A University of Texas at Dallas graduate student, his advisor, and industry collaborators believe they have addressed a long-standing problem troubling scientists and engineers for more than 35 years: How to prevent the tip of a scanning tunneling microscope from crashing into the surface of a material during imaging or lithography.
Details of the group’s solution appeared in the January issue of the journal Review of Scientific Instruments, which is published by the American Institute of Physics.
Scanning tunneling microscopes (STMs) operate in an ultra-high vacuum, bringing a fine-tipped probe with a single atom at its apex very close to the surface of a sample. When voltage is applied to the surface, electrons can jump or tunnel across the gap between the tip and sample.
“Think of it as a needle that is very sharp, atomically sharp,” says Farid Tajaddodianfar, a mechanical engineering graduate student in the Erik Jonsson School of Engineering and Computer Science. “The microscope is like a robotic arm, able to reach atoms on the sample surface and manipulate them.”
The problem is, sometimes the tungsten tip crashes into the sample. If it physically touches the sample surface, it may inadvertently rearrange the atoms or create a “crater,” which could damage the sample. Such a “tip crash” often forces operators to replace the tip many times, forfeiting valuable time.
Dr. John Randall is an adjunct professor at UT Dallas and president of Zyvex Labs, a Richardson, Texas-based nanotechnology company specializing in developing tools and products that fabricate structures atom by atom. Zyvex reached out to Dr. Reza Moheimani, a professor of mechanical engineering, to help address STMs’ tip crash problem. Moheimani’s endowed chair was a gift from Zyvex founder James Von Ehr MS’81, who was honored as a distinguished UTD alumnus in 2004.
“What they’re trying to do is help bring atomically precise manufacturing into reality,” says Randall, who co-authored the article with Tajaddodianfar, Moheimani and Zyvex Labs’ James Owens. “This is considered the future of nanotechnology, and it is extremely important work.”
Randall says such precise manufacturing will lead to a host of innovations.
“By building structures atom by atom, you’re able to create new, extraordinary materials,” says Randall, who is co-chair of the Jonsson School’s Industry Engagement Committee. “We can remove impurities and make materials stronger and more heat resistant. We can build quantum computers. It could radically lower costs and expand capabilities in medicine and other areas. For example, if we can better understand DNA at an atomic and molecular level, that will help us fine-tune and tailor health care according to patients’ needs. The possibilities are endless.”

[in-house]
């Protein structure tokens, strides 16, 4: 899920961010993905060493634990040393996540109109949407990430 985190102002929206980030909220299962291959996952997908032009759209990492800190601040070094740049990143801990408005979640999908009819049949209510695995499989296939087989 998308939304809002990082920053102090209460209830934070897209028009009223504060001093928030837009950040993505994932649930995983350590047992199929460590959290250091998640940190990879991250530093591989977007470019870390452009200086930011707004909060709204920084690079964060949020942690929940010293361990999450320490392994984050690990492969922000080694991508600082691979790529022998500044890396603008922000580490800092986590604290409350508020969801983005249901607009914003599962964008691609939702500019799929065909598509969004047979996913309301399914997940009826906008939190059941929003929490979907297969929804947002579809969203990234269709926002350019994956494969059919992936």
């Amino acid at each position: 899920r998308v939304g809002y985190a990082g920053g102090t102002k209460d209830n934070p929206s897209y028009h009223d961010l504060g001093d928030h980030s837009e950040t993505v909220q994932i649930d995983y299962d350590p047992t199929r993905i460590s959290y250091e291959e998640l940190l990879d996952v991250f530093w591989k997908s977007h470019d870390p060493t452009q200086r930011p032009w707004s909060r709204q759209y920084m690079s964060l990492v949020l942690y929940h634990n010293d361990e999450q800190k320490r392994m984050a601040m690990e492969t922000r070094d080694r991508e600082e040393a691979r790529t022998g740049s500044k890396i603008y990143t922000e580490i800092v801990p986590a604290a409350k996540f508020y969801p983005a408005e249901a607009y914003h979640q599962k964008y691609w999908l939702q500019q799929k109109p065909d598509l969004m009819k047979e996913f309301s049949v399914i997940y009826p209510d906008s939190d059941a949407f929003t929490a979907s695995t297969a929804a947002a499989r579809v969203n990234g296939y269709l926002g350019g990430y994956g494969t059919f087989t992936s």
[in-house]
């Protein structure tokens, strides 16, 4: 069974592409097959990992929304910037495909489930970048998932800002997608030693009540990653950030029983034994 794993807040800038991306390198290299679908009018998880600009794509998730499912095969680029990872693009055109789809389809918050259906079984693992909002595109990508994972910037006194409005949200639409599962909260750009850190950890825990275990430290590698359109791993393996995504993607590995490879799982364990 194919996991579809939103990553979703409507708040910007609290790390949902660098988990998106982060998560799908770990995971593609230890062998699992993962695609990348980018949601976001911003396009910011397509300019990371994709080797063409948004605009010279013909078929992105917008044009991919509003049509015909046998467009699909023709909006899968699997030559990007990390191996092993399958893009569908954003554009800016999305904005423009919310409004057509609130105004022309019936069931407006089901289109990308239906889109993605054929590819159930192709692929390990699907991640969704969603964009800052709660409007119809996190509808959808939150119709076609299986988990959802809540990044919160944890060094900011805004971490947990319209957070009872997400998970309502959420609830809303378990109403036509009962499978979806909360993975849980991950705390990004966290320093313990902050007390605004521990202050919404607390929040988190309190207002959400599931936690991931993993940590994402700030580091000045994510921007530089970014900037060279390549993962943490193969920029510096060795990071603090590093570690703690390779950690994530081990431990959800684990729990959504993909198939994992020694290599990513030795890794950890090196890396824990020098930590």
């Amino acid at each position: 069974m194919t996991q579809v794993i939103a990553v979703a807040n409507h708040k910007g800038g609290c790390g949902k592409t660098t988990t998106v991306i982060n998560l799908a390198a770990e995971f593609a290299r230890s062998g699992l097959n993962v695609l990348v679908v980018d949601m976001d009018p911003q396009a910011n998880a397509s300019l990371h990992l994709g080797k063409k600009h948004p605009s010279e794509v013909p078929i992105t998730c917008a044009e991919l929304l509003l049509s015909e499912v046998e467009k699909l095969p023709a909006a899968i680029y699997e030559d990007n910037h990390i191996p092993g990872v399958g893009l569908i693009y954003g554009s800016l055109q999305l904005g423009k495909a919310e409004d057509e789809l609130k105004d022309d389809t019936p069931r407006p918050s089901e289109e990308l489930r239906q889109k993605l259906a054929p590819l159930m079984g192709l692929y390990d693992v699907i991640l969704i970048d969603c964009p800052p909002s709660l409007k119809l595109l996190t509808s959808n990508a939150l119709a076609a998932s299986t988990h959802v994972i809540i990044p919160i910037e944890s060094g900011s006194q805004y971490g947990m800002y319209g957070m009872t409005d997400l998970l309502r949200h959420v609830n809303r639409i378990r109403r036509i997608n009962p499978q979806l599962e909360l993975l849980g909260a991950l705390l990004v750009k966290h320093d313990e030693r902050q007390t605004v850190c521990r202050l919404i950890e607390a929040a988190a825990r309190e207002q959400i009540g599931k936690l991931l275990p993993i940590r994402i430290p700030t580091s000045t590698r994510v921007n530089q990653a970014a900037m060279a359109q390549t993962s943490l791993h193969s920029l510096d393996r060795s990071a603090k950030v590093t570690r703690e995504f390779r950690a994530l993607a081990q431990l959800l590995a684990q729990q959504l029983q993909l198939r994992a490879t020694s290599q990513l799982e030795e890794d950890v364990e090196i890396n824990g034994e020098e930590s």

In addition, Moheimani, a control engineer and expert in nanotechnology, says scientists are attempting to build transistors and quantum computers from a single atom using this technology.
“There’s an international race to build machines, devices and 3-D equipment from the atom up,” says Moheimani, the James Von Ehr Distinguished Chair in Science and Technology.
Randall says Zyvex Labs has spent a lot of time and money trying to understand what happens to the tips when they crash.
“It’s a big, big problem,” Randall says. “If you can’t protect the tip, you’re not going to build anything. You’re wasting your time.”
Tajaddodianfar and Moheimani say the issue is the controller.
“There’s a feedback controller in the STM that measures the current and moves the needle up and down,” Moheimani says. “You’re moving from one atom to another, across an uneven surface. It is not flat. Because of that, the distance between the sample and tip changes, as does the current between them. While the controller tries to move the tip up and down to maintain the current, it does not always respond well, nor does it regulate the tip correctly. The resulting movement of the tip is often unstable.”
It’s the feedback controller that fails to protect the tip from crashing into the surface, Tajaddodianfar says.
“When the electronic properties are variable across the sample surface, the tip is more prone to crash under conventional control systems,” he says. “It’s meant to be really, really sharp. But when the tip crashes into the sample, it breaks, curls backward and flattens.
“Once the tip crashes into the surface, forget it. Everything changes.”
According to Randall, Tajaddodianfar took logical steps for creating the solution.
“The brilliance of Tajaddodianfar is that he looked at the problem and understood the physics of the tunneling between the tip and the surface, that there is a small electronic barrier that controls the rate of tunneling,” Randall says. “He figured out a way of measuring that local barrier height and adjusting the gain on the control system that demonstrably keeps the tip out of trouble. Without it, the tip just bumps along, crashing into the surface. Now, it adjusts to the control parameters on the fly.”
Moheimani says the group hopes to change their trajectory when it comes to building new devices.
“That’s the next thing for us. We set out to find the source of this problem, and we did that. And, we’ve come up with a solution. It’s like everything else in science: Time will tell how impactful our work will be,” Moheimani says. “But I think we have solved the big problem.”
Randall said Tajaddodianfar’s algorithm has been integrated with its system’s software but is not yet available to customers. The research was made possible by funding from the Army Research Office and the Defense Advanced Research Projects Agency.
Source: University of Texas at Dallas